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Spatchcock!

This is my new favorite word.

Oddly enough, I’d never come across it until today, considering that I’ve been cooking for so long. (I love this about life, though … I love learning new stuff every day.)

Spatchcocking is the process of removing the backbone from a turkey, chicken or other bird and flattening it out so that it cooks evenly and in far less time than roasting a whole bird. From Grace Yang in Serious Eats:

The breast meat turns out very tender, the drumsticks are juicy and flavorful, and the entire thing is done in half the time.

While the typical turkey-roasting (for a 10- to 12-pound bird) can last about three hours, this shaves off at least half of that. Last weekend, I tested this approach and the turkey came out beautifully. [...]

The first step to a perfect spatchcocked turkey is brining. Letting the bird sit in a salt-and-herb mixture overnight allows the wonderful flavors to distribute evenly. [...]

Everyone at our party loved the spatchcocked turkey. The meat was tender and flavorful, and the entire thing was done in half the time a traditional roasting method takes.

In case you hadn’t noticed, the key concept here is that it takes half the time. This is crucial when you’ve got a dozen things going at once on Thanksgiving or Christmas. The bird also lies flatter in the oven, leaving more room for you to stick side dishes in while the turkey’s cooking.

I’m going to try this this year. We’re guests at Wes’ sister’s house for Thanksgiving, but we’re hosting Christmas Day dinner at our place this year, The carol I’ll be singing in the kitchen will be “We Wish You A Juicy Spatchcock.”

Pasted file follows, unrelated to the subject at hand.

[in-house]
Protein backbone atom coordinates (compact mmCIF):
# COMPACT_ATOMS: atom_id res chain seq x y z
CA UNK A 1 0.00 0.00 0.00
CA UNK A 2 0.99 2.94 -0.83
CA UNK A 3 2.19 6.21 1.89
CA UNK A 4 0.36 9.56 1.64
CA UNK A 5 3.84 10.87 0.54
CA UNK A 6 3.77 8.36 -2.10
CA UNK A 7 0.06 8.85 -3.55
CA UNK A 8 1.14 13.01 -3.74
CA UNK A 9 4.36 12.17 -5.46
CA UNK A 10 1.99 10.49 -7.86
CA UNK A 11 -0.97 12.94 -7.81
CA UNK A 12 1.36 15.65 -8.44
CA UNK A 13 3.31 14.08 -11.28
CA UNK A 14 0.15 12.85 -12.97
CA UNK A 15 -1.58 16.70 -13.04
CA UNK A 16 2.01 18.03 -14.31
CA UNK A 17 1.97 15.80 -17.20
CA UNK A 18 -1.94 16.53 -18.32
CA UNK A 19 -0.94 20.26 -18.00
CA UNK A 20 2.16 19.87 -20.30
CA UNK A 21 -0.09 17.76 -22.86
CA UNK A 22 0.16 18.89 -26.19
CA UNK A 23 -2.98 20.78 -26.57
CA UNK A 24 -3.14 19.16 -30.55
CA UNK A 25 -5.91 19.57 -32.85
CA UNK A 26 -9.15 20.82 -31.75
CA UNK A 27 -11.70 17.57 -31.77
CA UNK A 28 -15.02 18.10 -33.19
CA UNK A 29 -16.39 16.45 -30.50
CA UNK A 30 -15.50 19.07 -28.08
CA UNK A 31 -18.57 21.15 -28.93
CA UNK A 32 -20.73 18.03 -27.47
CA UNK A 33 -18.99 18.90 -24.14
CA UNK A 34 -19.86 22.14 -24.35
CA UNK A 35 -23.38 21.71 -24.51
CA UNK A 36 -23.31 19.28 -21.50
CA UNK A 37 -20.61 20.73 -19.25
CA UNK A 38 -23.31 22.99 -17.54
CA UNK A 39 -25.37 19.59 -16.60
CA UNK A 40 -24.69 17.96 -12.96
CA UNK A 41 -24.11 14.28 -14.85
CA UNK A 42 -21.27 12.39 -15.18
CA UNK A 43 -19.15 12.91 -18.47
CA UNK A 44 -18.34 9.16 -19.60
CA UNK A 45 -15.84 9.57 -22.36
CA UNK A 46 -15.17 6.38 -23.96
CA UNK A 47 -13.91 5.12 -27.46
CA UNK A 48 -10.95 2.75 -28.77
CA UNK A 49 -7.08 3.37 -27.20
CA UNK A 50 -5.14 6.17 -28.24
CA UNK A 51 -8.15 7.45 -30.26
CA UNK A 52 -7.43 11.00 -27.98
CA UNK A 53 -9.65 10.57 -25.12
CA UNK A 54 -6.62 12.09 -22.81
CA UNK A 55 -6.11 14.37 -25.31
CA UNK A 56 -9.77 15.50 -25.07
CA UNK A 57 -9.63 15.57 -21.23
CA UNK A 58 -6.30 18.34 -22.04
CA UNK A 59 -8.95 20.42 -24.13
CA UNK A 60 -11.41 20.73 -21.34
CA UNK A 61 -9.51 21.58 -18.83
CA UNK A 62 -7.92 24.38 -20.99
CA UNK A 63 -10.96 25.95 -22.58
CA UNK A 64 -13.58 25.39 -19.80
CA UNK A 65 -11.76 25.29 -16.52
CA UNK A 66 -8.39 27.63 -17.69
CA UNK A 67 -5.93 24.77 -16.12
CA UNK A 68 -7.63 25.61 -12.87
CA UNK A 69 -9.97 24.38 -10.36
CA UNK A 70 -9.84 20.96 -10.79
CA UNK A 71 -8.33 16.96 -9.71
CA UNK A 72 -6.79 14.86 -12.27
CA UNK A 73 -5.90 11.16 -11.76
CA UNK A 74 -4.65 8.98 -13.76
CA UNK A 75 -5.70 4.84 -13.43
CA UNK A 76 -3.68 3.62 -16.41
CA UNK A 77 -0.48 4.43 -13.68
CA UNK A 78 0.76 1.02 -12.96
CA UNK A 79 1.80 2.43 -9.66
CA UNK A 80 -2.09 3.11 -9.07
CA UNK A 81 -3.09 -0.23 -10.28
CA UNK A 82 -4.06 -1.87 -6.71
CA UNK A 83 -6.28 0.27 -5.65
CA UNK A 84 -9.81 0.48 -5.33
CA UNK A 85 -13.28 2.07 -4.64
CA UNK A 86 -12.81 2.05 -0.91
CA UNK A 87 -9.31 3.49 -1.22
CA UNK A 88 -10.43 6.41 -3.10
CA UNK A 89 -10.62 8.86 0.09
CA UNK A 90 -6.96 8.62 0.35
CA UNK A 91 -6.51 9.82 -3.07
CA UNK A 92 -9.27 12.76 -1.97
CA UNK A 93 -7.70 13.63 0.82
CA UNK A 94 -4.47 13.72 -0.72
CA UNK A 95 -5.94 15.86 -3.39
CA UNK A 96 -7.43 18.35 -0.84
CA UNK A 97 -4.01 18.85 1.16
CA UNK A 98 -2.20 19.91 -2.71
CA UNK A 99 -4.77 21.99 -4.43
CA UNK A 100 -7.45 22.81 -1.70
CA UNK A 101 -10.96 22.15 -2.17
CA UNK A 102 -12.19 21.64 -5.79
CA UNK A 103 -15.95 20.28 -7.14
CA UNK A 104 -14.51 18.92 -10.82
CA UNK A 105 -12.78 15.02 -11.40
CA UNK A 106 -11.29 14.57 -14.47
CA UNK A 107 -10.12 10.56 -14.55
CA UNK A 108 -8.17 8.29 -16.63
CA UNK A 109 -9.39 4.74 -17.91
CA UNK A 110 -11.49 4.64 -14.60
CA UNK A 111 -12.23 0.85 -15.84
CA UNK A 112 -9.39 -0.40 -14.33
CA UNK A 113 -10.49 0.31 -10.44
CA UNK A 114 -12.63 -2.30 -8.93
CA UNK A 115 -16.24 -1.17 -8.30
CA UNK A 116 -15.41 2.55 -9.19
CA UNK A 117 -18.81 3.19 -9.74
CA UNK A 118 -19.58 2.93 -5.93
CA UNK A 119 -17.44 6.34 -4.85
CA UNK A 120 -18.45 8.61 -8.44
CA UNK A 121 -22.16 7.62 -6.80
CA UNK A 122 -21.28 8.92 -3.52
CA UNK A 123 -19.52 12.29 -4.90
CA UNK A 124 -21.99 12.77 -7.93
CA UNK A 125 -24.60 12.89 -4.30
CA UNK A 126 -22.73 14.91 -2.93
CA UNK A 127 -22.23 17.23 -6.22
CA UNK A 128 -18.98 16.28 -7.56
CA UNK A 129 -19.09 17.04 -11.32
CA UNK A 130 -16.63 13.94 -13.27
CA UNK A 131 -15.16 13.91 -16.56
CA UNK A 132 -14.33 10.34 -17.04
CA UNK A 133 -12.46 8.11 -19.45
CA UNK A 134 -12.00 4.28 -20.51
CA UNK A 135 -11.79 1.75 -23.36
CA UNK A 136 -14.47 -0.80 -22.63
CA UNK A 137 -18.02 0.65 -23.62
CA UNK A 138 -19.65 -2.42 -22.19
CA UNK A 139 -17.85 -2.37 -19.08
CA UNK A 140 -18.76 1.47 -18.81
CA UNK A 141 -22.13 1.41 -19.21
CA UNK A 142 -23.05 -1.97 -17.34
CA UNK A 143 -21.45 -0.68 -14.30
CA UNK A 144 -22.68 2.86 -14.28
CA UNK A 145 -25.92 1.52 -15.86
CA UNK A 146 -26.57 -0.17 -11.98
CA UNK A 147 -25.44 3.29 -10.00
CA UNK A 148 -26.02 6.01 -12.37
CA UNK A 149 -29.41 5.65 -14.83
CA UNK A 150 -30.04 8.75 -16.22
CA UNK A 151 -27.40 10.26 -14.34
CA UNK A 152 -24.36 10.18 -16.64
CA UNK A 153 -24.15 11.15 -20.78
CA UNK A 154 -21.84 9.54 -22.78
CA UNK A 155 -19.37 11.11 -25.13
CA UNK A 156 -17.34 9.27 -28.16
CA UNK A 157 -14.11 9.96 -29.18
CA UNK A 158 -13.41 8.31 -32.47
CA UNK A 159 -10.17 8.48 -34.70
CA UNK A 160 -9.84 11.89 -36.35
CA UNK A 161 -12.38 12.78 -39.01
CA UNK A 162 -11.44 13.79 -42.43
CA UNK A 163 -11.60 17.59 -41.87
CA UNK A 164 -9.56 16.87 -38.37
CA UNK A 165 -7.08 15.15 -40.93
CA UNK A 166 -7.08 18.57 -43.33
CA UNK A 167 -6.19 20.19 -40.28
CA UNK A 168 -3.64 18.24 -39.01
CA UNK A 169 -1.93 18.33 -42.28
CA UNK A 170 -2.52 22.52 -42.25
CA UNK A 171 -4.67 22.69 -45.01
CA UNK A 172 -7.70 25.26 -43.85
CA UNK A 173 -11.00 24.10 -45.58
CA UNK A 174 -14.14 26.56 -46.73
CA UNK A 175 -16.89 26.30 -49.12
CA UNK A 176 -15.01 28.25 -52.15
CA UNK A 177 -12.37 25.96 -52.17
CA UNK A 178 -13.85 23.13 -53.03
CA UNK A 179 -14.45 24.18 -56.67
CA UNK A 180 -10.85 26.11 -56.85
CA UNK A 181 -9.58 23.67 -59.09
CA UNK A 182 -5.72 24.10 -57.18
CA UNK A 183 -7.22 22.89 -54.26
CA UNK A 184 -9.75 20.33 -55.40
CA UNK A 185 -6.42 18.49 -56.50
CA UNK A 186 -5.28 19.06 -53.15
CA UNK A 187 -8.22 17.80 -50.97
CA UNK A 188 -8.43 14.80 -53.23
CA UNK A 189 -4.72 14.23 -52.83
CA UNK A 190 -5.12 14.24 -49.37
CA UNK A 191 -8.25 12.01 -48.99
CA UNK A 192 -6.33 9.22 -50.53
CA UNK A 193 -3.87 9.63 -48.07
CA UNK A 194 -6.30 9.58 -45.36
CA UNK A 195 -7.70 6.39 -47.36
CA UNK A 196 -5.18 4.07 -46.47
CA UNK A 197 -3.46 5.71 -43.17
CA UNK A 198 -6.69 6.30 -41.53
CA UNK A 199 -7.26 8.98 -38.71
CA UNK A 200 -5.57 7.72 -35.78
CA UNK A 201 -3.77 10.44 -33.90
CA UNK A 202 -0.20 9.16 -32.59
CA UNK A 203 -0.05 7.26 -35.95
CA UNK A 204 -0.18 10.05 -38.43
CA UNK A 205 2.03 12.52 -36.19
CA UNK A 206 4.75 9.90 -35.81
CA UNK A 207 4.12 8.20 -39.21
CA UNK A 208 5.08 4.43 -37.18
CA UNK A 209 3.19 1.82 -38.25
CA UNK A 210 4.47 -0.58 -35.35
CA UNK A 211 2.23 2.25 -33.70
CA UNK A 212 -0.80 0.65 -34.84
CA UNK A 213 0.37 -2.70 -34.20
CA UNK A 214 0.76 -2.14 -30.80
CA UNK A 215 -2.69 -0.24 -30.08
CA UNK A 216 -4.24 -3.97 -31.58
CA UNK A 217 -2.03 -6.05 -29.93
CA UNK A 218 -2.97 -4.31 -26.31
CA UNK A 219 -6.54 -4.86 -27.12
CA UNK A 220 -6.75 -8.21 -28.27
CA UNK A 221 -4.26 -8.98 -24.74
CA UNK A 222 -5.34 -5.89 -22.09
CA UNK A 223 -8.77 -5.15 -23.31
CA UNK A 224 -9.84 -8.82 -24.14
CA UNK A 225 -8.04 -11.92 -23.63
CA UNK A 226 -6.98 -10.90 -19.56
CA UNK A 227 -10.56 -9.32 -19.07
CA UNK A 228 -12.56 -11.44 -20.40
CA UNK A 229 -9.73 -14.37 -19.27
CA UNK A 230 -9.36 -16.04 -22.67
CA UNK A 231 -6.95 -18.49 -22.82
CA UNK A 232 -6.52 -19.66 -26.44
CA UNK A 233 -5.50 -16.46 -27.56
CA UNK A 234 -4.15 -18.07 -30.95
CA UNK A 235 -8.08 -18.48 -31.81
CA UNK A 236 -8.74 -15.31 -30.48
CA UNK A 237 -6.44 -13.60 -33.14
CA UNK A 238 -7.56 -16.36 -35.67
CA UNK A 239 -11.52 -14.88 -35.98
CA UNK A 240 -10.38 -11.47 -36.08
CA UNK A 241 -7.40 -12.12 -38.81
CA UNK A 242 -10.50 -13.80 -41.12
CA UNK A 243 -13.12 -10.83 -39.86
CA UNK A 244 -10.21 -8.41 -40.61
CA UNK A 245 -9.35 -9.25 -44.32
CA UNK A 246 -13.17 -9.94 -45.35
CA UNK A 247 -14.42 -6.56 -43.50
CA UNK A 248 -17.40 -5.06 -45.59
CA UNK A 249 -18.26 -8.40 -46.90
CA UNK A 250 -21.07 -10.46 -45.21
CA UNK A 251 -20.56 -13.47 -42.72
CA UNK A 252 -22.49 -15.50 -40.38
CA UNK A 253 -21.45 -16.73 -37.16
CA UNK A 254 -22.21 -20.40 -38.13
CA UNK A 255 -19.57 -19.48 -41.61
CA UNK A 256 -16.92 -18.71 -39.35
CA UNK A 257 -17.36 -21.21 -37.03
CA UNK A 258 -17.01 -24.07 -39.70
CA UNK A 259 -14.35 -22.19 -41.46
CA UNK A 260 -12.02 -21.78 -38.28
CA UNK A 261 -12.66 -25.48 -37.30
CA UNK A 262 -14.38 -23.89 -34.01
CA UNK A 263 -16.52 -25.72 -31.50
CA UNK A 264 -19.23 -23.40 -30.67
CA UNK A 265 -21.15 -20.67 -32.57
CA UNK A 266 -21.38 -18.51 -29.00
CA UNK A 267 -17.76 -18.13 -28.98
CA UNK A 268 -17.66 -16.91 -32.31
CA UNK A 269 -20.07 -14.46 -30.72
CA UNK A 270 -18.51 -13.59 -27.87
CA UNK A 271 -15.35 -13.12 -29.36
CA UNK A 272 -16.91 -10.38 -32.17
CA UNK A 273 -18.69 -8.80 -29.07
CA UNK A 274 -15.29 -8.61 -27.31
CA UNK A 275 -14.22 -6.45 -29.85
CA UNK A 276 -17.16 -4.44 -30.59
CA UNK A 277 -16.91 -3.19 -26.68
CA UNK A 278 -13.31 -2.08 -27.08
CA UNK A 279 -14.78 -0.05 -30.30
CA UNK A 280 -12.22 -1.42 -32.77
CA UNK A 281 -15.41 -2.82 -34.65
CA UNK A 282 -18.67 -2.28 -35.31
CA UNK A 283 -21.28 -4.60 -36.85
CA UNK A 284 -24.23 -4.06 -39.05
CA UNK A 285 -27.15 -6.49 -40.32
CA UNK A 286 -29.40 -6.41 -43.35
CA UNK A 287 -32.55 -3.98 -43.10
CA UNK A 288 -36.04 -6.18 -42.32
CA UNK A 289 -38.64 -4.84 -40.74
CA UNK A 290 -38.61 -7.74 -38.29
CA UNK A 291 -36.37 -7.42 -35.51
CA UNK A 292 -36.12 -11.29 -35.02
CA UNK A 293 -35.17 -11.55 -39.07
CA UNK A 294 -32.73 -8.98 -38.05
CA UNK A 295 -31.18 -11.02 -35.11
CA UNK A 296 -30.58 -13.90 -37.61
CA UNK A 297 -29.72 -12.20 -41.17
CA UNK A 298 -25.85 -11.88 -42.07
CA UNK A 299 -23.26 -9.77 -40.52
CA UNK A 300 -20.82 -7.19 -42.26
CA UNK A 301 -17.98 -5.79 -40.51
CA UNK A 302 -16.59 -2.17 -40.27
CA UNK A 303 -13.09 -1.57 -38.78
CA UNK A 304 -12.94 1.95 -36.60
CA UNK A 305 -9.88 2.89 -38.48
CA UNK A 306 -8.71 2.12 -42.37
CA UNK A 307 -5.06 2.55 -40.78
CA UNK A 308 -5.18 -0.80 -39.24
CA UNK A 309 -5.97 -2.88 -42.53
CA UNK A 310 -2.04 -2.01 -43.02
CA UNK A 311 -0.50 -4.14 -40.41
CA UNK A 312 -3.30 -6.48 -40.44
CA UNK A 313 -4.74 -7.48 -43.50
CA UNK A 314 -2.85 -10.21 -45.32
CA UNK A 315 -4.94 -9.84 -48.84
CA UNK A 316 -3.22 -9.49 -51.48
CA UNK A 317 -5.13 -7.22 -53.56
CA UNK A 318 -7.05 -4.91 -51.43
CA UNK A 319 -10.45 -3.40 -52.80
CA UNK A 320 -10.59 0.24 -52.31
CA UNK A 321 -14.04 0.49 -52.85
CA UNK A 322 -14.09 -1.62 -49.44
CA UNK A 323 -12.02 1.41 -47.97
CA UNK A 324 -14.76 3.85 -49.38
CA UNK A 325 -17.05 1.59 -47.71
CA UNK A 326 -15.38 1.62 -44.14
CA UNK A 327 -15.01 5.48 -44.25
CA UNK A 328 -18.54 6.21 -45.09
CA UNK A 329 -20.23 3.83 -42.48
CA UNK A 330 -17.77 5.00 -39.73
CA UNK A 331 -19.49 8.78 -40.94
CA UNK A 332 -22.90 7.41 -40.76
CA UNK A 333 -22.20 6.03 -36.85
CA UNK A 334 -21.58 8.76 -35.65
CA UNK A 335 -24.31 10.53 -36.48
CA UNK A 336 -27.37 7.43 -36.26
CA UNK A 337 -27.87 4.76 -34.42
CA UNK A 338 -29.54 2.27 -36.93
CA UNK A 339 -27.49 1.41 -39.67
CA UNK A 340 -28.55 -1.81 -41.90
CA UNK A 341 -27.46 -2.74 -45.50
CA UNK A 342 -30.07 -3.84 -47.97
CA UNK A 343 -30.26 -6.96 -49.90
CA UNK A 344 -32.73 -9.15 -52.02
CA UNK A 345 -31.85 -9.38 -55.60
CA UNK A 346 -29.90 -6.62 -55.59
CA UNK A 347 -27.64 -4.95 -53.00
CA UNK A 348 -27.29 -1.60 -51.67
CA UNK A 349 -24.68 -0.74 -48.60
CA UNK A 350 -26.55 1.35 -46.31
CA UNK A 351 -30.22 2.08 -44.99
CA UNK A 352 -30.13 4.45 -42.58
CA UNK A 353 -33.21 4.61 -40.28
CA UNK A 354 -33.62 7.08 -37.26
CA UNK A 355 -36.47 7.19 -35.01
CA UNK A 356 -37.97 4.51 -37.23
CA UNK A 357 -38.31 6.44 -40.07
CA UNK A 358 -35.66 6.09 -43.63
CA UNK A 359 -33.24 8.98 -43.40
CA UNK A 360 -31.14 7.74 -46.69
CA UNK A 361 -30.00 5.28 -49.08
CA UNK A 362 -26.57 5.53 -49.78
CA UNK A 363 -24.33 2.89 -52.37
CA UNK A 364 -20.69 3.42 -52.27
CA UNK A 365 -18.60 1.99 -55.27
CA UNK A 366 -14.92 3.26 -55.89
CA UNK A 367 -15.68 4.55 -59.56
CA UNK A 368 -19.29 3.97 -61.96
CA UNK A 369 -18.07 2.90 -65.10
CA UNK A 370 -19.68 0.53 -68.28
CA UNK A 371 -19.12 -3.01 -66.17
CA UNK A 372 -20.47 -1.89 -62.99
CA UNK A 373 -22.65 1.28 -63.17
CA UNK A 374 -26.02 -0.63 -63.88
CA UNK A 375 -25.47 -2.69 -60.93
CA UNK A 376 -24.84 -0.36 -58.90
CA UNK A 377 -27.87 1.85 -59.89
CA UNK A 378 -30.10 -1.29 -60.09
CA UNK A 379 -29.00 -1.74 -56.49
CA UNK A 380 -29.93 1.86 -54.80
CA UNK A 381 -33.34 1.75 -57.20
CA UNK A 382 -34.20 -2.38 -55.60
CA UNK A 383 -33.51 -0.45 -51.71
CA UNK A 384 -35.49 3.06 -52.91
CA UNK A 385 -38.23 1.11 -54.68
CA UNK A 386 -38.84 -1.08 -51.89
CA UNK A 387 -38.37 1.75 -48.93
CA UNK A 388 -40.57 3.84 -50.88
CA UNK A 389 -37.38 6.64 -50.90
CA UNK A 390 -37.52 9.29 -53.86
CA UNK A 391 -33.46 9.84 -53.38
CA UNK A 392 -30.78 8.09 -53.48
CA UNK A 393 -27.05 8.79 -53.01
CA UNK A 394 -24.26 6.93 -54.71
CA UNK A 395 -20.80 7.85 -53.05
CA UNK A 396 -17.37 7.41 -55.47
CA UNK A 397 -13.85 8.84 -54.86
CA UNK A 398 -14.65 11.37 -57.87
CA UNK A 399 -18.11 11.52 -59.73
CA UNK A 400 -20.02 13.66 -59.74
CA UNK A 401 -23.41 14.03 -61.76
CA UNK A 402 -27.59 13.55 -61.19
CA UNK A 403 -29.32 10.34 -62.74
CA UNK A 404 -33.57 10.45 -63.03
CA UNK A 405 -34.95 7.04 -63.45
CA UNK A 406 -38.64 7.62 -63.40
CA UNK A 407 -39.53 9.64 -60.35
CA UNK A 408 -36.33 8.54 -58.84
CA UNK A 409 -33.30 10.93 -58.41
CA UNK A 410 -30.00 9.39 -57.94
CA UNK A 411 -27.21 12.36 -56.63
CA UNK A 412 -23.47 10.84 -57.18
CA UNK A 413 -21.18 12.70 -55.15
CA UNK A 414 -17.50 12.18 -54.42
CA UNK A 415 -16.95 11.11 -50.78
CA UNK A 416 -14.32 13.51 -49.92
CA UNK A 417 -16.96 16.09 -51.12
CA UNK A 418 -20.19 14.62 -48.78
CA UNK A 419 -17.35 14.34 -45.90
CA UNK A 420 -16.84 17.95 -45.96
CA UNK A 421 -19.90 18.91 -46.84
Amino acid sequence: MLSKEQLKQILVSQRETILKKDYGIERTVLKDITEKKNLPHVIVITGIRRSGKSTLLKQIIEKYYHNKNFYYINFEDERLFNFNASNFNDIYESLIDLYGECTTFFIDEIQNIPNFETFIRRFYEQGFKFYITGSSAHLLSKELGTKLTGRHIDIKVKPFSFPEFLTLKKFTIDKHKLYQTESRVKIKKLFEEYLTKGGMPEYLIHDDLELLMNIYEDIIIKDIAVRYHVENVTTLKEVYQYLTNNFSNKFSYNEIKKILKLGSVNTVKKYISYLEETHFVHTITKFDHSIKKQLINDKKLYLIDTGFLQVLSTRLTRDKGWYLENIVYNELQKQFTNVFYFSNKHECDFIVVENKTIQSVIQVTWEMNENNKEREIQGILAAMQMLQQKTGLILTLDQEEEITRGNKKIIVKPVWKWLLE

The San Francisco Chronicle also offers instructions on spatchcocking a chicken.

RH at the Andaz

As I’m sure I’ve mentioned before, Wes and I have a tradition for our birthdays. The birthday boy gets taken out for a fabulous meal … somewhere. The destination is a closely-held secret, and the birthday boy never knows where he’s going to end up until we pull up in front of the place. Keeps things fun. I love surprises!

This year I had no idea where I was going to end up, mostly because of my horrendously unreliable memory. A mere two months ago, Wes read me a review by S. Irene Virbila in the Los Angeles Times of a new restaurant — a hotel restaurant, in fact, that got a rare rave from her. It sounded fantastic, and I promptly forgot about it.

So yeah, when we pulled up in front of the newly-renovated Andaz Hotel (formerly the Hyatt) in West Hollywood, he reminded me of that rave review and I said, “Ooh!” Very exciting!

Make no mistake — this is not just a hotel restaurant. Chef Sebastien Archambault is making some of the best French food in town.

RH is named for the hotel’s old nickname, “The Riot House” which comes from the days when rock ‘n roll musicians stayed there and would throw TV sets out the windows), and Chef Archambault cooks the food of his native Périgord in southwestern France while featuring California ingredients.

And what could be more Californian than a plate of seasonal raw vegetables and a tangy dip?

RH at the Andaz, West  Hollywood - Crudité plate

Raw parsnip … never had that before, only cooked. I rather liked it.

There was a cocktail menu, so of course we tried it out. First, Wesly got what they called the “Los Angeles” cocktail:

Not to be confused with the (superior) cocktail of the same name at Seven Grand downtown, this one has Woodford Reserve bourbon as its base spirit, with “Anjou pear” (muddled, perhaps?), cinnamon and agave syrup. It was tasty but too heavy on the agave syrup.